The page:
Higher flows also create an exchange of nutrients between the river channel and the higher flood plain, promoting cottonwood growth and recharging the alluvial groundwater.
“We had five weeks of peak flows, which had not happened in 10 years,” Hawkins said.
In November, a new travel plan for the Rico-West Dolores area of the San Juan National Forest was released that reduces single-track motorcycle access in order to benefit wildlife habitat, hunters and quiet recreation users.
The preliminary decision defines routes for motorized recreation on forest roads and trails in the area north of Dolores, including Bear Creek, Taylor Mesa, Calico National Recreation Trail, Bolam Pass, Divide Road and Groundhog Point. Under the new rules, motorized use will no longer be allowed on the Little Bear trail and most of the main Bear Creek trail, including the lower portion. Near Rico, the Burnett Creek, Horse Creek and Ryman Creek trails will all be closed to motorized use. West of Forest Road 471, the Winter Trail and lower portions of the East and West Fall Creek trails will also be closed to motorized uses.
In all, the draft decision would remove motorized use from 31 miles of single-track motorized trail at various locations.
The plan adds back some of the lost motorized trails by incorporating 12 new miles of trail for ATV and side-by-side UTV use in the Lone Cone, Groundhog and Black Mesa areas. Single-track motorized use has also been added to the Loading Pen No. 738 trail. And at Bolam Pass, a section of Forest Road 578B will be converted to single-track motorized to provide connection to the East Fork trail.
Seasonal timing restrictions for motor vehicle use on trails are a new change. Motor vehicle use of trails would be prohibited from Nov. 1 to May 31, except in the Black Mesa area, where motorized trail riding would be prohibited from Sept. 9 to May 31. Forest Road 545J would retain its designation for all types of motor vehicle use. The timing restrictions do not apply to forest roads open to the public.
In November, the Dolores Ranger District released a preliminary environmental assessment for the Boggy Draw Trails expansion project.
The project would add about 25 miles of nonmotorized trails to the trails system, north of Dolores. The proposed new trails include Horse Camp Trail (6.8 miles), McNeil Trail (5.3 miles), String Bean Trail (4.2 miles), and Nth Trail (7.1 miles), plus connectors. “They go from cruisers to more technical,” he said. “The new trails are in response to the desires of locals and visitors to have different options and experiences.”
In August, to protect people and bears, the Dolores Town Board passed an emergency ordinance requiring bear-resistant trash containers for all residents and businesses in town. Since the beginning of July, five bears have been raiding trash bins in town, said Montezuma County Sheriff Steve Nowlin, and officials want to stop the habit before it becomes a bigger problem. Nowlin and his deputies responded to nighttime calls and chased bears off, sometimes using rubber bullets and deploying stun guns. Residents woke up to trash-strewn streets for several weeks. A spring freeze damaged the wild acorn crop, a major food source for black bears, and bears were looking for alternative calories to gain the weight needed for hibernation.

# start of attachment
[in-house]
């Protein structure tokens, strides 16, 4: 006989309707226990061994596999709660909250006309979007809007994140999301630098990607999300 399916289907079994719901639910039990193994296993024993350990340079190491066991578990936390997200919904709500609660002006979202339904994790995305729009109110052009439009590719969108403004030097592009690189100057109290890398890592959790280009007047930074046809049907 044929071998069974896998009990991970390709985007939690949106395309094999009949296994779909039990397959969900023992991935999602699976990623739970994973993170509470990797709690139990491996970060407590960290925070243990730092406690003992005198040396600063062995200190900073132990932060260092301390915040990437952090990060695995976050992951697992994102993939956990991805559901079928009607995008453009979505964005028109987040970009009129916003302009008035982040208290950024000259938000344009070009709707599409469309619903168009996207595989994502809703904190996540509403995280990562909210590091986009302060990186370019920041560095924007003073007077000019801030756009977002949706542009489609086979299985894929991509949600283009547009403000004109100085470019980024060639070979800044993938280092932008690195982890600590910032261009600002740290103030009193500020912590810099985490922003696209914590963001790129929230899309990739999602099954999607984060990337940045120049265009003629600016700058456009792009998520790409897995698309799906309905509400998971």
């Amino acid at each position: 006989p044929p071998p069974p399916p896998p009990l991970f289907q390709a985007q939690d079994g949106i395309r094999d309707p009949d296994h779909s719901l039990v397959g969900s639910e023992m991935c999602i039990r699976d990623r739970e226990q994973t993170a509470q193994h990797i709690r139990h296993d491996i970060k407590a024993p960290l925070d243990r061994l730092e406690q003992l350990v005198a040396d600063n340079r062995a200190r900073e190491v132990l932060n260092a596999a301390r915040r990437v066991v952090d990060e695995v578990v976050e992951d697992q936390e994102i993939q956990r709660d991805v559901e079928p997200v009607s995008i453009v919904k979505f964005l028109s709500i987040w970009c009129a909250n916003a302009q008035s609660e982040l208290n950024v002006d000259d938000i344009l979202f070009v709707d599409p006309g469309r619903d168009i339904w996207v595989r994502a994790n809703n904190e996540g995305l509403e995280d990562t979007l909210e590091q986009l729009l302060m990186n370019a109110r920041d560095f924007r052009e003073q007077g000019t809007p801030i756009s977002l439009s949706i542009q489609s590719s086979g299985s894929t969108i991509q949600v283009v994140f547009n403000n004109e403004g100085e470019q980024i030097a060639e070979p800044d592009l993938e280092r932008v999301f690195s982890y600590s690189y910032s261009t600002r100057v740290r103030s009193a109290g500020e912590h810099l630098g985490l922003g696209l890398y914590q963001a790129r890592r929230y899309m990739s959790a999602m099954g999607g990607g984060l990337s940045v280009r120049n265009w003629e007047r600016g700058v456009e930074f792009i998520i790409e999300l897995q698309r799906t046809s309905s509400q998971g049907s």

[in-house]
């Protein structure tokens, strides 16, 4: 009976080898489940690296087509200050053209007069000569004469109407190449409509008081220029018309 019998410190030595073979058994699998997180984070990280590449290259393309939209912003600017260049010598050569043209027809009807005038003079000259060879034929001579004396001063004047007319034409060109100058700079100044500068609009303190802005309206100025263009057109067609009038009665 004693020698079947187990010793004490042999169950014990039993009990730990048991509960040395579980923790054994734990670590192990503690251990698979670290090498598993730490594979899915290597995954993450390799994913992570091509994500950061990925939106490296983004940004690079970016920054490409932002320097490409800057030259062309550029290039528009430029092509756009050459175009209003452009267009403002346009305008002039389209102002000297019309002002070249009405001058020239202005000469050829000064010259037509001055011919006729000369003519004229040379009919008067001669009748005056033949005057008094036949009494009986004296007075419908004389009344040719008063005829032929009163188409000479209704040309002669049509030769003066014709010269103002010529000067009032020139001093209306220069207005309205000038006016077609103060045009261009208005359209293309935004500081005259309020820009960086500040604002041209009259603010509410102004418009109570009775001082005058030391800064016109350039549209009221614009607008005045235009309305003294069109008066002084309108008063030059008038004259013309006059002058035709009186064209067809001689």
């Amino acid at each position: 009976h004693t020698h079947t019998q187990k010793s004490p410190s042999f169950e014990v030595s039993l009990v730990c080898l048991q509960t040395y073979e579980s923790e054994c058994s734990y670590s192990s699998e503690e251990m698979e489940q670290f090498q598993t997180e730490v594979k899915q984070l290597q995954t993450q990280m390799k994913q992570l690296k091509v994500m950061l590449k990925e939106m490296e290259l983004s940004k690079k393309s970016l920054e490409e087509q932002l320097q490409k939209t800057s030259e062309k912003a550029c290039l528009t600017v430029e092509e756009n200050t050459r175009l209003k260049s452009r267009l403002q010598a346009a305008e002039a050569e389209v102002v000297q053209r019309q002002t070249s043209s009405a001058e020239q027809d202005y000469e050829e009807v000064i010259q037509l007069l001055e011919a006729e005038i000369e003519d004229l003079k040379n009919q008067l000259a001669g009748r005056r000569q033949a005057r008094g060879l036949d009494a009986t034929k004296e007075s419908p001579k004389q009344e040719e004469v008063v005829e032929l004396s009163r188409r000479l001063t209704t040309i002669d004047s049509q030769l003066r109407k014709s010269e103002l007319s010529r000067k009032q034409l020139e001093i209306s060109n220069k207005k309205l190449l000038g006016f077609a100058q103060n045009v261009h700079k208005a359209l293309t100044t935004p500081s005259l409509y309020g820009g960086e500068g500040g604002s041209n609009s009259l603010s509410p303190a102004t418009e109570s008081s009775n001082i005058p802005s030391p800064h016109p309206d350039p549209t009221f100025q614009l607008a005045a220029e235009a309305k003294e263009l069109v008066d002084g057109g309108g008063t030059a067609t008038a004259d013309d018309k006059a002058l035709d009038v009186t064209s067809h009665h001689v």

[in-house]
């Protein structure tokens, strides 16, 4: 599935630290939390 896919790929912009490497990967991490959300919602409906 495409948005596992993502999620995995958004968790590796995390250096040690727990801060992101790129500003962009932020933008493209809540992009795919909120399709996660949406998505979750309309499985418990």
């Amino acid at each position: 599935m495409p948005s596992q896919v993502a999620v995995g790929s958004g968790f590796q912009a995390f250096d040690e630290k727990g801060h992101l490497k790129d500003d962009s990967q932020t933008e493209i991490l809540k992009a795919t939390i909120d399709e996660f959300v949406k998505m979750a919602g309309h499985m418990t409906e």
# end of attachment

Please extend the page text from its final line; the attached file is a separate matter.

The Nature Center at Butler Corner north of Dolores began to take shape with the construction of a visitors center. The $75,000 center will feature classroom space as well as equipment, including binoculars, plant and animal guides and other literature, microscopes, magnifying glasses and snowshoes to help teachers engage their students in outdoor learning.
Retired Dolores librarian and educator Kathie Butler started the nature center in 2016 on her 263-acre family ranch, and it is gaining steam, thanks in part to a grant from Great Outdoors Colorado.
A home explosion in Rico on Jan. 23 killed resident Lisa Salliby, 42. Officials suspected a propane leak caused a buildup of gas that was ignited by a spark. Southwest Health System began building a new community health clinic at 601 Central Ave. The Dolores Public Library promoted longtime employee Diana Donohue to the position of director.Three Bureau of Land Management staffers received a Valor Award for their successful efforts to save a co-workers life. The Dolores River Anglers Chapter of Trout Unlimited received an Exemplary Project Award for a long-term climate change study on the Upper Dolores River.Motus, a high-end brand of American made motorcycles, opened a dealership near Dolores. In November, officers deployed a spike strip and fired a stun gun and a firearm before arresting a man who fled a traffic stop on Colorado Highway 184 into Dolores. After running over spikes, the New Mexico man drove on flat tires. A Cortez policeman positioned in Dolores shot at the vehicle, disabling it, and the man was arrested.